The strategy appears designed to play to widespread cynicism about government, likely shared by many in the prospective jury pool, by portraying the actions for which Blagojevich has been charged as nothing more than typical political horse trading. It also crafts an image of the former governor as an undisciplined motormouth -- not a schemer -- who blurts out whatever comes into his head without thinking about what it means or even intending to act on it.

    How nervous (none / 0) (#2)
    by jbindc on Thu Jun 03, 2010 at 08:09:32 AM EST
    do you think many a Chicago pol is right now?  Blago is going b@lls to the wall and doesn't seem to care who else he takes down with him.

    Will be interesting to see how many other pols get in trouble before this is all over.

    Yes (none / 0) (#6)
    by jbindc on Thu Jun 03, 2010 at 10:48:03 AM EST
    From the Trib

    For Republicans, it's the down-and-out party's best chance in a decade to convince voters they deserve another shot at running Illinois. The GOP is trying to regain relevancy that evaporated after a federal corruption investigation that ended with the imprisonment of former Republican Gov. George Ryan.

    Watch for Republicans to run TV ads that link Blagojevich and any damaging trial testimony to their Democratic opponents. It's the same approach that Blagojevich used in winning two statewide elections, tarring both his opponents with the taint of the Ryan scandal. And some GOP campaigns already are exploring the possibility.

    Democrats know they will be forced to play defense, and some will try to point out ties between Blagojevich and longtime Republicans to contend that corruption was not unique to one political party.

    "I don't think it's going to be good for Democrats," said Christopher Mooney, a political science professor at the University of Illinois at Springfield. "Quinn inoculated himself pretty well from Blagojevich. But Blagojevich, himself, wrote the book on this. He's taught us how to take a person not associated in any way with taint and link them at the hip."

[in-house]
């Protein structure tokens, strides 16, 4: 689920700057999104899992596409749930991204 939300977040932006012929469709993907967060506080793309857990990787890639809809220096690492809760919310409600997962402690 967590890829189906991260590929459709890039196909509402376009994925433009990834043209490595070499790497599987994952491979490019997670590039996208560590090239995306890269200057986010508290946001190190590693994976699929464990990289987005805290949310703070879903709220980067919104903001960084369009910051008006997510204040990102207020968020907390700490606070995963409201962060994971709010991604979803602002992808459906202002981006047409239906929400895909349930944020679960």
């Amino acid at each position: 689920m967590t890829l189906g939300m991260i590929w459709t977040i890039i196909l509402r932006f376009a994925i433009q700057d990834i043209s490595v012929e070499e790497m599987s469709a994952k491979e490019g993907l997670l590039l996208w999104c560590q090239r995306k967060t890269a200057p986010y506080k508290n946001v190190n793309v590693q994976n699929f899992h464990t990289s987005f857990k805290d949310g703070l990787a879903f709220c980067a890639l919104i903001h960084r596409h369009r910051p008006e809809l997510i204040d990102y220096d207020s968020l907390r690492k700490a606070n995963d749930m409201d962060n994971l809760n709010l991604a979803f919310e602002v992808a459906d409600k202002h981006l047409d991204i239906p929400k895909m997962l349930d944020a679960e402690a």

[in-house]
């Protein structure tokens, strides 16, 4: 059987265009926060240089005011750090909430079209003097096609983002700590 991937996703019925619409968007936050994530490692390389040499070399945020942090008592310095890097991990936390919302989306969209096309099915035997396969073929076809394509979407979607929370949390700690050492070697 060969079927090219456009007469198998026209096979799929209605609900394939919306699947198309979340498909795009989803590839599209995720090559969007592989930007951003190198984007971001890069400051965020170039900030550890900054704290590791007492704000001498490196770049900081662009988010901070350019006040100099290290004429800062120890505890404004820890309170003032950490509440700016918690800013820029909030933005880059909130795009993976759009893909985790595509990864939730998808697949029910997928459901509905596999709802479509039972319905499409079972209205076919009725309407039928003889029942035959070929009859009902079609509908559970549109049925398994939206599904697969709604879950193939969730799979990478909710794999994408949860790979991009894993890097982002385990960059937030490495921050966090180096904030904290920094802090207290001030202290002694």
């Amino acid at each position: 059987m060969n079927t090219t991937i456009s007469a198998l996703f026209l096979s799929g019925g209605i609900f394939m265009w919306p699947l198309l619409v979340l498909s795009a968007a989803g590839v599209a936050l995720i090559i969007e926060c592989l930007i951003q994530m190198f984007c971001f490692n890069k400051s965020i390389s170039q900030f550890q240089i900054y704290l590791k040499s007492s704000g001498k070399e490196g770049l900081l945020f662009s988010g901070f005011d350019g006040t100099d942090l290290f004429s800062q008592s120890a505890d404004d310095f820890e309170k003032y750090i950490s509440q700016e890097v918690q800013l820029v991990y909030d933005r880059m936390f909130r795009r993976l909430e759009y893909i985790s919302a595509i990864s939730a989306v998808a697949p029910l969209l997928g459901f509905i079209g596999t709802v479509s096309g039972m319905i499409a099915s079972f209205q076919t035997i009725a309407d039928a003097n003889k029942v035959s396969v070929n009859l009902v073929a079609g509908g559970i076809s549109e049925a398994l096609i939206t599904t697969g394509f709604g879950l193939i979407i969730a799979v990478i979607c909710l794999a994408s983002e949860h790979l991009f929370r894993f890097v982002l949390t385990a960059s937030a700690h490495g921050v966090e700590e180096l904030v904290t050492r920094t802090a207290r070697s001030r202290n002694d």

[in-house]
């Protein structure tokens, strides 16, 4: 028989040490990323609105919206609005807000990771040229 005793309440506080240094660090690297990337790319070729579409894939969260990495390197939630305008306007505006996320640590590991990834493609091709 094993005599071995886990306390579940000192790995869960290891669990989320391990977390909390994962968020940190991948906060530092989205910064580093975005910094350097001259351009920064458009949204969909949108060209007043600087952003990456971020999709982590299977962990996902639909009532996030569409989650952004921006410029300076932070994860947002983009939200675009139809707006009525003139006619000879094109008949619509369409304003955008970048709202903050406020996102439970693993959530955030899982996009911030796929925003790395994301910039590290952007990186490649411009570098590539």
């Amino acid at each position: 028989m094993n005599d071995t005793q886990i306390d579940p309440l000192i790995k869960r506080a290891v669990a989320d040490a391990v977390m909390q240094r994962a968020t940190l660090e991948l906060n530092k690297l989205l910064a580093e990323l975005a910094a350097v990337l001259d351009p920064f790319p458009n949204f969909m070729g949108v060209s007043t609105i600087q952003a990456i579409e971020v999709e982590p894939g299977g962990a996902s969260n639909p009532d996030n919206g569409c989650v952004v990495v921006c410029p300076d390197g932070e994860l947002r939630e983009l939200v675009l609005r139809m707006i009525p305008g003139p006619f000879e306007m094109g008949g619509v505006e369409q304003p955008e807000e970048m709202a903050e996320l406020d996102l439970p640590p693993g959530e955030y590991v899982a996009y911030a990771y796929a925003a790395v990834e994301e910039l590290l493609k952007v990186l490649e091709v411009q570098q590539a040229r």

As is often the case in Illinois' political environment, there is a bipartisan flavor to the Blagojevich scandal.

    Blagojevich had dealings with prominent Republican Bob Kjellander, a former member of the GOP National Committee. Prosecutors say he also cultivated a relationship with Stuart Levine, a major fundraiser for Blagojevich and for Republicans who pleaded guilty to trying to use his position on state boards to extract kickbacks from contractors. Antoin "Tony" Rezko, a top Blagojevich fundraiser and adviser who also was convicted of corruption in 2008, was a donor to GOP candidates as well.

    To that extent, the trial may serve to remind voters that they share some responsibility for electing him twice.

    "Blagojevich is just a public buffoon, but he's all of ours," the Democratic consultant said. "He's not just an issue for Illinois Democrats. Everyone shares ownership."

    I think the interesting thing is the fact that Blago was successful in using this against Republicans - let's see if they are successful in turning the tables.


    I'll be following this case. (none / 0) (#7)
    by jeffinalabama on Thu Jun 03, 2010 at 10:58:18 AM EST
    There's something about it that's interesting to me, i don't know why.

    Sounds like (none / 0) (#8)
    by jbindc on Thu Jun 03, 2010 at 11:00:59 AM EST
    From the prosecution, to the witnesses, to the defense attorneys, to the defendant himself - this is going to be a complete circus and theater to behold.

    I think you're correct. (none / 0) (#9)
    by jeffinalabama on Thu Jun 03, 2010 at 11:11:12 AM EST
    It's going to be interesting.